View Full Version : Shock collars: ok for dogs, not for children!

8th May 2009, 03:19 PM
Blog post today (http://blogs.telegraph.co.uk/peter_wedderburn/blog/2009/05/08/electric_shock_training_collars__illegal_for_human s_but_ok_for_dogs) by vet and Daily Telegraph columnist Pete Wedderburn

There's a report today about a father in Oregon who used an electric shock collar on his four children, all less than ten years of age. He's in custody, charged with "criminal mistreatment" of the children.

My question today is: if it's not OK to use these in children, why should it be acceptable to use them to train dogs? The video report of the case states that some dog trainers justify their use by saying that "dogs have a higher pain threshold than humans". This is news to me - how do you think they've worked that out? Give a dog an electric shock, then ask the dog "how much does that hurt?" Then compare the dog's response with a human?

Electric shock collars are used on dogs by some to apply an electric shock to the dog's neck when a dog behaves incorrectly. The shocks, understandably, cause pain and confusion for the dog, affecting it physically and mentally. There's no doubt that electric shock collars have a powerful effect, but there's also no doubt that they're cruel.

New research published by the University of Pennsylvania has shown that aggressive pets which are trained using confrontational or aversive methods (such as electric shocks) by their owners will continue to be aggressive unless training techniques are modified. The year-long study, which has been published in the February 2009 issue of Applied Animal Behaviour Science showed that using non-aversive or neutral training methods such as additional exercise or rewards elicited very few aggressive responses.

The Kennel Club has been campaigning for many years to have the sale and use of electric shock collars banned, and at last, some progress may be about to happen.

The Welsh Rural Affairs Minister, Elin Jones, announced in June 2008 that she intended to ban the use of electric shock training devices, including collars, mats and leads. Since then, the planned legislation has been gradually moving through the system, with an initial consultation period that is drawing to a close later this month. Anyone who wants to make a submission to this consultation needs to visit the Welsh government website before 27th May, where they can review the draft regulations. The Kennel Club is encouraging Welsh dog owners to respond, and to contact their local Assembly Member to ensure that effective legislation is drafted.

It's well known that pain and fear are not humane methods to train dogs (or humans). Positive, reward-based training methods are both kinder and more effective. Trainers using these methods are able to teach dogs quickly, easily and reliably, with absolutely no fear, pain, or damage to the relationship between the human and the dog.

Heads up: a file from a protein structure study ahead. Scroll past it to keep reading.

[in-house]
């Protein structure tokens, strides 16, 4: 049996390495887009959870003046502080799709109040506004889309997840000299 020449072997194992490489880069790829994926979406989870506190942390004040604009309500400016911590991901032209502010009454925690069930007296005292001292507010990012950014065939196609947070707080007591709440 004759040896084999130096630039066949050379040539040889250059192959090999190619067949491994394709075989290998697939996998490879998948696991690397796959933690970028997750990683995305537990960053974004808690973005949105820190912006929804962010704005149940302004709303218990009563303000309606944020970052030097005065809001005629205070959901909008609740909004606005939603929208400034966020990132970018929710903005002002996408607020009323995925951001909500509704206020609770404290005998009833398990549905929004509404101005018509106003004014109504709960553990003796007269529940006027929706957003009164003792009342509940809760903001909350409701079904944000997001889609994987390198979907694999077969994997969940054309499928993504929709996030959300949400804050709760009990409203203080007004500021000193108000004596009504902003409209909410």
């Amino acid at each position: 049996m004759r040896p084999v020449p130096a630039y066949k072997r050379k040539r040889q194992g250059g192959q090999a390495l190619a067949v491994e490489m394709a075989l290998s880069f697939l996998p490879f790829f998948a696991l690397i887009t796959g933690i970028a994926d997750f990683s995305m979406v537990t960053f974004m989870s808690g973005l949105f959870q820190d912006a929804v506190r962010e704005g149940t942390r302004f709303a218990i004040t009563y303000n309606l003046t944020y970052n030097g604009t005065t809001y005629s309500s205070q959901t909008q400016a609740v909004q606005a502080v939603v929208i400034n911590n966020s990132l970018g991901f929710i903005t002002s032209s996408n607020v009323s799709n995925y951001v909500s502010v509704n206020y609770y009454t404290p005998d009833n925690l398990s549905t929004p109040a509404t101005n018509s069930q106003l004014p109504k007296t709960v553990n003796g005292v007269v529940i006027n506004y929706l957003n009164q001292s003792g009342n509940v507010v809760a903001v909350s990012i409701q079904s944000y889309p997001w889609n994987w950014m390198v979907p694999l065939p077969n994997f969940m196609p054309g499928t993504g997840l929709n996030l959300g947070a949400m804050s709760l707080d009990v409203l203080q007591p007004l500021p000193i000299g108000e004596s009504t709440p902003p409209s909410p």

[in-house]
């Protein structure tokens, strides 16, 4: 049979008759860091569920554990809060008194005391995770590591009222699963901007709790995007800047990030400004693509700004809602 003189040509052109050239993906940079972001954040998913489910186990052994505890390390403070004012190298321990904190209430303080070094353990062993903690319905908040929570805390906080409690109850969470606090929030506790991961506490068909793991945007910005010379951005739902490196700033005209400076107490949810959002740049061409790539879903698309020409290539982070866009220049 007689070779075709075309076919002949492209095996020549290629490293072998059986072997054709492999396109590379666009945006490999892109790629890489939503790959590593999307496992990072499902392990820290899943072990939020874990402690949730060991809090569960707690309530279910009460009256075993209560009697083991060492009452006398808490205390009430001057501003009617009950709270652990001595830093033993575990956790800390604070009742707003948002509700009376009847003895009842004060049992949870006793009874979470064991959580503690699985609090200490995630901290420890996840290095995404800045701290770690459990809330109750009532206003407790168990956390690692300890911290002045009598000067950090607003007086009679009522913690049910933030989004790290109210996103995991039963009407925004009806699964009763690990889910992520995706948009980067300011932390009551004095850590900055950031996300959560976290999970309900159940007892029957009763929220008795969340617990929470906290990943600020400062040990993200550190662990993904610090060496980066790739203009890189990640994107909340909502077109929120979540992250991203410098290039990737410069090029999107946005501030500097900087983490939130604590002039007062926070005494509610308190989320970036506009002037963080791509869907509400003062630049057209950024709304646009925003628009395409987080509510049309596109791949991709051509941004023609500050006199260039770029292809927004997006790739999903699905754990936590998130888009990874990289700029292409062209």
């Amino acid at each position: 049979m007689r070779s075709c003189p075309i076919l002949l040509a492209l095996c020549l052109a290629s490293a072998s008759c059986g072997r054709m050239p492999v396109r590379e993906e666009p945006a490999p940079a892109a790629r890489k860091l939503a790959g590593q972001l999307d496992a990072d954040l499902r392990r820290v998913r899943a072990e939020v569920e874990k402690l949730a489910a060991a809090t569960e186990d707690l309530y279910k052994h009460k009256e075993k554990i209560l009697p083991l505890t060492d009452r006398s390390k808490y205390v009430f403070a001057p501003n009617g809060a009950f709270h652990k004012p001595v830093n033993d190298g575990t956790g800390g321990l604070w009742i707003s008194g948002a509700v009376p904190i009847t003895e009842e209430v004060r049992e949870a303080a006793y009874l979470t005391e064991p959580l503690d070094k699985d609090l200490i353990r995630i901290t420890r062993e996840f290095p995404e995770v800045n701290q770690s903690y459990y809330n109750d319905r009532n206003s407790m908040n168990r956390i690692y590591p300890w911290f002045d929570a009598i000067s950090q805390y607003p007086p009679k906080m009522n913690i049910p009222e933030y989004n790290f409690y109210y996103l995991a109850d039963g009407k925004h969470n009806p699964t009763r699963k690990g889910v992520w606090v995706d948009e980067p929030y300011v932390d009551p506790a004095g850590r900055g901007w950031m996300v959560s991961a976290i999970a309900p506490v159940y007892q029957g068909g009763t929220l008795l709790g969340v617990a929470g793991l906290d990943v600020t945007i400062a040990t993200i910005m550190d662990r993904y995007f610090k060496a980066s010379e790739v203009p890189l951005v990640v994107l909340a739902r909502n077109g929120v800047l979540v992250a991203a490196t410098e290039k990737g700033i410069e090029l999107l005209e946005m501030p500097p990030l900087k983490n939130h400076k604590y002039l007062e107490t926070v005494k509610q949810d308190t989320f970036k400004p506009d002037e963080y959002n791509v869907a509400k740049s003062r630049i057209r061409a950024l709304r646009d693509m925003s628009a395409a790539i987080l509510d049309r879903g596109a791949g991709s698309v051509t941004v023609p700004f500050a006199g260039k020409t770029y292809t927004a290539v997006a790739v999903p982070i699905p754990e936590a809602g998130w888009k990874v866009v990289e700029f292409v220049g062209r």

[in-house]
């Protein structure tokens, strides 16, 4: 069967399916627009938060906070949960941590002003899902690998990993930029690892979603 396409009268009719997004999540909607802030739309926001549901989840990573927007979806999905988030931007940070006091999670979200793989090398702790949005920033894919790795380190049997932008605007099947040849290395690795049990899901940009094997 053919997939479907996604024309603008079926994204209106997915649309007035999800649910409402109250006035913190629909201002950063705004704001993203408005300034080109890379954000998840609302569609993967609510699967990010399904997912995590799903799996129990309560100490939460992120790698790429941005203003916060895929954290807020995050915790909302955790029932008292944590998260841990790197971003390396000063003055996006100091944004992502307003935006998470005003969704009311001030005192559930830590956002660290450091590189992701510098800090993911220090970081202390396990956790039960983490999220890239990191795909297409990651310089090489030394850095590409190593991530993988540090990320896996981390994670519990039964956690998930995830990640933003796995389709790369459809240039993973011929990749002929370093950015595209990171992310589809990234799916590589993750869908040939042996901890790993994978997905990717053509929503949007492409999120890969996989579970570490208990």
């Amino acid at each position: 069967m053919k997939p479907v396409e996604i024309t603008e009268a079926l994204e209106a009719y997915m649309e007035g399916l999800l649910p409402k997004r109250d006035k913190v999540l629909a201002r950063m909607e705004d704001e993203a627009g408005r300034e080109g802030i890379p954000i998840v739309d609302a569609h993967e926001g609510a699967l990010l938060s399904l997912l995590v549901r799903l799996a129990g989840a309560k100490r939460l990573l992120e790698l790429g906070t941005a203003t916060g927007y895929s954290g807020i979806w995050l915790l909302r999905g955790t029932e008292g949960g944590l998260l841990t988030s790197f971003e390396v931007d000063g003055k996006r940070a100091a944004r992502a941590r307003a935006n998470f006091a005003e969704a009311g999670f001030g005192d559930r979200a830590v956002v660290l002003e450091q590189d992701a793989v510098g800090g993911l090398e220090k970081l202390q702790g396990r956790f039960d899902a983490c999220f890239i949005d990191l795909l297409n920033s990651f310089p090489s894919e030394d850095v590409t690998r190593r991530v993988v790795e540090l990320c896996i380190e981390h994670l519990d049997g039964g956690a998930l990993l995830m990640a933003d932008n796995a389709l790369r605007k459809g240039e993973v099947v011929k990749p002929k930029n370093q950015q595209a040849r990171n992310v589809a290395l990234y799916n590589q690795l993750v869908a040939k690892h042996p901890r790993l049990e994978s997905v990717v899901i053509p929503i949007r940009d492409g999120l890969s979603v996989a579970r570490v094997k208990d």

If you search Youtube, you'll find plenty of videos featuring humans trying out electric shock collars on themselves. You'll see they nearly always start off in jest, but end up being seriously upset by the electric shocks. The human response? They take the collar off, something which our unfortunate canine friends are unable to do.

How long until Scotland and England follow the lead of Wales on this? The sooner, the better.

This is the abstract of the study quoted by Pete:

Applied Animal Behaviour Science
Volume 117, Issues 1-2, February 2009, Pages 47-54

Survey of the use and outcome of confrontational and non-confrontational training methods in client-owned dogs showing undesired behaviors

Meghan E. Herron, a, , Frances S. Shofera and Ilana R. Reisnera

Department of Clinical Studies, School of Veterinary Medicine, University of Pennsylvania, 3900 Delancey Street, Philadelphia, PA 19104-6010, USA

Accepted 22 December 2008. Available online 24 January 2009.

Prior to seeking the counsel of a veterinary behaviorist many dog owners have attempted behavior modification techniques suggested by a variety of sources. Recommendations often include aversive training techniques which may provoke fearful or defensively aggressive behavior. The purpose of this study was to assess the behavioral effects and safety risks of techniques used historically by owners of dogs with behavior problems.

A 30-item survey of previous interventions was included in a behavioral questionnaire distributed to all dog owners making appointments at a referral behavior service over a 1-year period. For each intervention applied, owners were asked to indicate whether there was a positive, negative, or lack of effect on the dog's behavior, and whether aggressive behavior was seen in association with the method used. Owners were also asked to indicate the source of each recommendation. One-hundred-and-forty surveys were completed. The most frequently listed recommendation sources were “self” and “trainers”. Several confrontational methods such as “hit or kick dog for undesirable behavior” (43%), “growl at dog” (41%), “physically force the release of an item from a dog's mouth” (39%), “alpha roll” (31%), “stare at or stare [dog] down” (30%), “dominance down” (29%), and “grab dog by jowls and shake” (26%) elicited an aggressive response from at least a quarter of the dogs on which they were attempted. Dogs presenting for aggression to familiar people were more likely to respond aggressively to the confrontational techniques “alpha roll” and yelling “no” compared to dogs with other presenting complaints (P < 0.001). In conclusion, confrontational methods applied by dog owners before their pets were presented for a behavior consultation were associated with aggressive responses in many cases. It is thus important for primary care veterinarians to advise owners about risks associated with such training methods and provide guidance and resources for safe management of behavior problems.